12 August 2011

Pasir Ris is still alive!

How nice to see this weird slug on Pasir Ris! Thanks to Chay Hoon who taught me how to find this Volvatella slug (Volvatella vigourouxi) among the seaweeds that it feeds on.
It's been nearly a year since I last visited this shore in Sep 2010. Last year, there was massive construction to rebuild the seawalls. How did the marine life cope?

There are still lush seagrass meadows of Spoon seagrass (Halophila ovalis) with lots of large green leaf blades.
Here and there, the seagrass meadows were dotted with small colonies of Zebra coral (Oulastrea crispata), banded ceriathids (Order Ceriantharia), swimming anemones (Boloceroides mcmurrichi) and one small carpet anemone (Stichodactyla haddoni).
It was nice to come across this lovely Glass anemone (Dofleinia sp.).
There were also many small fishes lurking among the seagrass blades including several Common mojara (Gerres oyena), tiny Longspined scorpionfish (Paracentropogon longispinis), Black eeltail catfish (Plotosus canius), many Whitings (Sillago sp.). I also saw one tiny flatfish, and of course, many tiny gobies (Family Gobiidae).
Today, I noticed many snapping shrimps (Family Alpheidae) in the soft silty sand among the seagrasses. Some of them seemed to be in a relationship with a goby. The shrimp would always have one of its antennae touching the goby, and both the shrimp and the goby would disappear into the same burrow.
These two animals zipped back into the shrimp burrow after I took this shot.
I was focusing on the goby and only realised at home, the snapping shrimp behind it with its antennae on the fish.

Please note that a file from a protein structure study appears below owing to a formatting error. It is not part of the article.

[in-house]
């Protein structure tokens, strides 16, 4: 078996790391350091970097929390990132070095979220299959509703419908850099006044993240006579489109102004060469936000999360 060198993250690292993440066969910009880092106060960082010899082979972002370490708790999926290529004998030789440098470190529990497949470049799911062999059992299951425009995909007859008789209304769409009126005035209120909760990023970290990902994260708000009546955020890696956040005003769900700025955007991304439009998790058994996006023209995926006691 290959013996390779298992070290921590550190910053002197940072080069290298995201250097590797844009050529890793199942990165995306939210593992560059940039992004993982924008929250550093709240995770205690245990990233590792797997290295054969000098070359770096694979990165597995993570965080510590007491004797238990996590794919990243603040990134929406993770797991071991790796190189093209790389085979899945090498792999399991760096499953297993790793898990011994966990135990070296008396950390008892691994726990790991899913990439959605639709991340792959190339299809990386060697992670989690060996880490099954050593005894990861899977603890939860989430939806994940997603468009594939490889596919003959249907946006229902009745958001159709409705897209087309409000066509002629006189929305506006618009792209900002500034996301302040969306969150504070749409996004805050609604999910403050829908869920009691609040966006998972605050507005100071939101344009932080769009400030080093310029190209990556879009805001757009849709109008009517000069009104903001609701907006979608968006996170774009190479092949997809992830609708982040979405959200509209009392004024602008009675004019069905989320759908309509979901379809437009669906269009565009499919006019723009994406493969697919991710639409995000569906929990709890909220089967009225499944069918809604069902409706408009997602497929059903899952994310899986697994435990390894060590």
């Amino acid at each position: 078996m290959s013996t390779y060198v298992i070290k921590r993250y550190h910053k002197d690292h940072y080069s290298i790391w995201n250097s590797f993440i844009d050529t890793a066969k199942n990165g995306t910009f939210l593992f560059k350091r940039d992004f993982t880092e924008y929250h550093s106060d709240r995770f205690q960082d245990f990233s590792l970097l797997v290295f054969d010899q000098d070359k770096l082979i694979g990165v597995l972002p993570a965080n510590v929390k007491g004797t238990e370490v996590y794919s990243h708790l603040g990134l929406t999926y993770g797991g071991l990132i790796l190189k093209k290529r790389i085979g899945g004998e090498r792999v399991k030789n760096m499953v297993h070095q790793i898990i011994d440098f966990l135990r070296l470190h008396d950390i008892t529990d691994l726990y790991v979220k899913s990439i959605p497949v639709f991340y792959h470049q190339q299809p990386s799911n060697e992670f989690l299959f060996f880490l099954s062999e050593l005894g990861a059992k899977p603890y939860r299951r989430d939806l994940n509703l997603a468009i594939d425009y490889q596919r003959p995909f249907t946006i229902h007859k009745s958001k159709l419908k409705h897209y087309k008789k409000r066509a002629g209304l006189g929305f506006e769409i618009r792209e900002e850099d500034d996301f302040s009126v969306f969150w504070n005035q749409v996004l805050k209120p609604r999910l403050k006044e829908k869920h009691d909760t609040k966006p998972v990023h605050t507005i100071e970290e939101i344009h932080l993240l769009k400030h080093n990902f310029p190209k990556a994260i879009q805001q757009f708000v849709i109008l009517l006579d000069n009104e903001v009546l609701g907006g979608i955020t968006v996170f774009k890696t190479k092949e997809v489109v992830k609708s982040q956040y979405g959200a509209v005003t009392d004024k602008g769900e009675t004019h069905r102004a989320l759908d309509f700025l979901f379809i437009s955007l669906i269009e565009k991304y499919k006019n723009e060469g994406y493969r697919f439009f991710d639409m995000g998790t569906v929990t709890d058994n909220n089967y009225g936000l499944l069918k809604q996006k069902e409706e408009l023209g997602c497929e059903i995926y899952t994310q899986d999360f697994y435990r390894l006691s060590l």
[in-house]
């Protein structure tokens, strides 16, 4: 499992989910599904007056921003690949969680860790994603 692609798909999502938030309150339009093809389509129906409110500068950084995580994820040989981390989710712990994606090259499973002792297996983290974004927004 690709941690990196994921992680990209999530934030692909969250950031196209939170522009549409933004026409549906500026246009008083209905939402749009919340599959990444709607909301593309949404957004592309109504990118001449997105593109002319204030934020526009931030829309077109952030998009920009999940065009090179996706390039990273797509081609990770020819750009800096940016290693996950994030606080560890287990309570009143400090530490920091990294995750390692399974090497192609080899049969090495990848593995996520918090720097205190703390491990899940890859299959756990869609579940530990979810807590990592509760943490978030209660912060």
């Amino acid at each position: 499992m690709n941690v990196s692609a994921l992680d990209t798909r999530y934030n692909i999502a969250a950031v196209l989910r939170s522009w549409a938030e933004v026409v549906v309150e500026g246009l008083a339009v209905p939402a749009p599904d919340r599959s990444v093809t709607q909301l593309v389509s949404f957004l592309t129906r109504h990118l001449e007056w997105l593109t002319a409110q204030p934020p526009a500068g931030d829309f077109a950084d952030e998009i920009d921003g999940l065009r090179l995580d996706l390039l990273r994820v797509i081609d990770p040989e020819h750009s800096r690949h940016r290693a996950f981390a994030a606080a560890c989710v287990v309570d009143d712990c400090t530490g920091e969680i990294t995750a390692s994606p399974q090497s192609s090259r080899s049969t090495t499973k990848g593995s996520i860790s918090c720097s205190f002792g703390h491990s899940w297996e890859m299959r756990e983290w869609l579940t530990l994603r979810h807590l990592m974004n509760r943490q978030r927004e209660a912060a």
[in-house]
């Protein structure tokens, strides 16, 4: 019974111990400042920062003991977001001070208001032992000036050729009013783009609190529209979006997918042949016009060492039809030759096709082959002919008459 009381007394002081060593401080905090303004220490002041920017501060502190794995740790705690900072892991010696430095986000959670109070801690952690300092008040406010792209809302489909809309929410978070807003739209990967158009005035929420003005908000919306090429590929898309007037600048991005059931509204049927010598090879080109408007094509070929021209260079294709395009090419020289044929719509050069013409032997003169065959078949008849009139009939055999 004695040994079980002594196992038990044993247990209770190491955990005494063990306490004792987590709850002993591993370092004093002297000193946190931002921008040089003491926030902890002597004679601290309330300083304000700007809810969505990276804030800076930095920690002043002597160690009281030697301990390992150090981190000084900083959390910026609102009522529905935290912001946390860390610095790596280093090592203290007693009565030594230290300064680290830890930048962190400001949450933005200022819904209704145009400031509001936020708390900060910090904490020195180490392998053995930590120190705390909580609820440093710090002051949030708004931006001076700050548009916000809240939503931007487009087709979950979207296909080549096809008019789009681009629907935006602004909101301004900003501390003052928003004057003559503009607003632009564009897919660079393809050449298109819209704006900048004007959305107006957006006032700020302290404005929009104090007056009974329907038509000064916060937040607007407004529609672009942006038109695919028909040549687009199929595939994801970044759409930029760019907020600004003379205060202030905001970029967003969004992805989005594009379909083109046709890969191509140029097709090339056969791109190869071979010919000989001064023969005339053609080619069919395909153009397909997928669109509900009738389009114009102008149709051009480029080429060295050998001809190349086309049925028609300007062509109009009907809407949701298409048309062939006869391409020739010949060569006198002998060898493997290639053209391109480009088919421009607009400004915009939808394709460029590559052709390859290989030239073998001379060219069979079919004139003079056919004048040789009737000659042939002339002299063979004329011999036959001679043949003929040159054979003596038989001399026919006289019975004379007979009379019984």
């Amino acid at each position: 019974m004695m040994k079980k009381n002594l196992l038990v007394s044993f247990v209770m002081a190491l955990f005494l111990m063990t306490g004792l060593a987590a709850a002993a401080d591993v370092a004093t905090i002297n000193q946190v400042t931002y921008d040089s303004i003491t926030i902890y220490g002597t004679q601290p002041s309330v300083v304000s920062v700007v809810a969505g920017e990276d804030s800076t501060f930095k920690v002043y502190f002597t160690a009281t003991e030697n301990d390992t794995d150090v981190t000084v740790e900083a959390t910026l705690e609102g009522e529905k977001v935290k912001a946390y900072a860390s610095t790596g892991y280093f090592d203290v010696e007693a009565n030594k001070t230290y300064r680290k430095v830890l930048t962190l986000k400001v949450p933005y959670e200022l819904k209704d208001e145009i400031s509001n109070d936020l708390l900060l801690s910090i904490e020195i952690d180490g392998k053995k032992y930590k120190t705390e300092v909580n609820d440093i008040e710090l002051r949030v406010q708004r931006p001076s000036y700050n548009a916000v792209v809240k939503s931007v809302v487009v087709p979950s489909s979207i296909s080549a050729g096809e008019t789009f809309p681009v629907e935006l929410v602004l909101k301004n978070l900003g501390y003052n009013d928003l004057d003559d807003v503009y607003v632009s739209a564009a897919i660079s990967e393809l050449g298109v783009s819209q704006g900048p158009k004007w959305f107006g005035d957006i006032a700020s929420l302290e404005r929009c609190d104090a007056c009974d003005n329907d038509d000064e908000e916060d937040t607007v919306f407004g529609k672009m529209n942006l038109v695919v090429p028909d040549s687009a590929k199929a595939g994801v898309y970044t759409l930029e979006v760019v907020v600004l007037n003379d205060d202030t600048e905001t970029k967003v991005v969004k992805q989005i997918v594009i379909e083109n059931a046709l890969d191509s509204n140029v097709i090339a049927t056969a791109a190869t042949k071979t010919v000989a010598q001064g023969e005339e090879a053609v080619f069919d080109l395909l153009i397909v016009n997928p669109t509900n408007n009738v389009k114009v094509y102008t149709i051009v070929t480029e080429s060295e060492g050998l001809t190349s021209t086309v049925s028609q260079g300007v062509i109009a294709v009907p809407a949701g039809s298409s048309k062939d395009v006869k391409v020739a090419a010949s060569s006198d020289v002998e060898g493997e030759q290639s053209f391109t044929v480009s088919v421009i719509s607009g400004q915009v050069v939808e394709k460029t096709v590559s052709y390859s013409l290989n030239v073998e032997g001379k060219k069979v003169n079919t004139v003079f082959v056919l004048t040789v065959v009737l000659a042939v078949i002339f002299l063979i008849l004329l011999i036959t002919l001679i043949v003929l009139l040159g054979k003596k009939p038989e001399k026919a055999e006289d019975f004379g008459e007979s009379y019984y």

In pools, there were lots of these glass shrimps (Palaemon sp.). I also saw several Stone crabs (Myomenippe hardwicki).
In shallow pools, there were lots of hermit crabs of all sizes and various kinds.
There were still plenty of Ball sea cucumbers (Phyllophorus sp.) everywhere.
Also still abundant were Plain sand stars (Astropecten sp.). But I didn't see any other kinds of sea stars or sand dollars or sea urchins or brittle stars.
Many of the sea stars, however, were badly infested by parasitic snails (see the tiny white conical shells?). Near the snails were white spheres: their eggs? Some of the stars had big 'holes' in their bodies. Eaten by the snails? Ouch.
One again, I saw the Calf moon snail (Natica vitellus), that first mystified me on this shore.
How interesting to come across this tube worm out of its tube. I'm not sure how it came to be outside its tube.
It's hard to get a good photo of these black phoronid worms (Phoronis australis) that live with a cerianthid. I've long tried to get a photo with the cerianthid somewhat extended and the worms extended too. Today, I think I've finally got it! I've also been trying to get a photo of phoronids with cerianthids of other colours. But so far, I've only seen them with white ones. Hmmm...something to learn more about!
As usual, I notice white spheres held in the spiral fan of the phoronid worms. In addition, I also notice a kind net of scum around the worm. Do they also produce scum to gather food? Hmmm...
I only came across one purple branching sponge (Callyspongia sp.), but it was a large one. The stones on the shore seem rather bare of encrusting marine life.
Besides seagrasses, I also saw large clumps of seaweeds such as Caulerpa sertularioides, Gracilaria sp. and Ulva sp. The shore on most parts remained soft and silty at the low water mark, and were well covered by seagrasses. I noticed some new hard sand bars at the low water mark on some parts of the shore. Perhaps these sand bars are due to the recent work done on the beach? I should try to revisit soon to keep tabs on how this shore is doing.

2 comments:

  1. Hi Ria,

    The parasite snails you've found belonged to the family Eulimidae.

    The Eulimids are specialised snails that parasitise on echinoderms. They are frequently found near the anal region of sea cucumbers, sea stars, sea urchins, feather stars etc. There are even some of which have colonised the guts of sea cucumbers!

    Best,
    JK

    ReplyDelete
  2. That's gruesome JK! Thanks for the information!

    ReplyDelete

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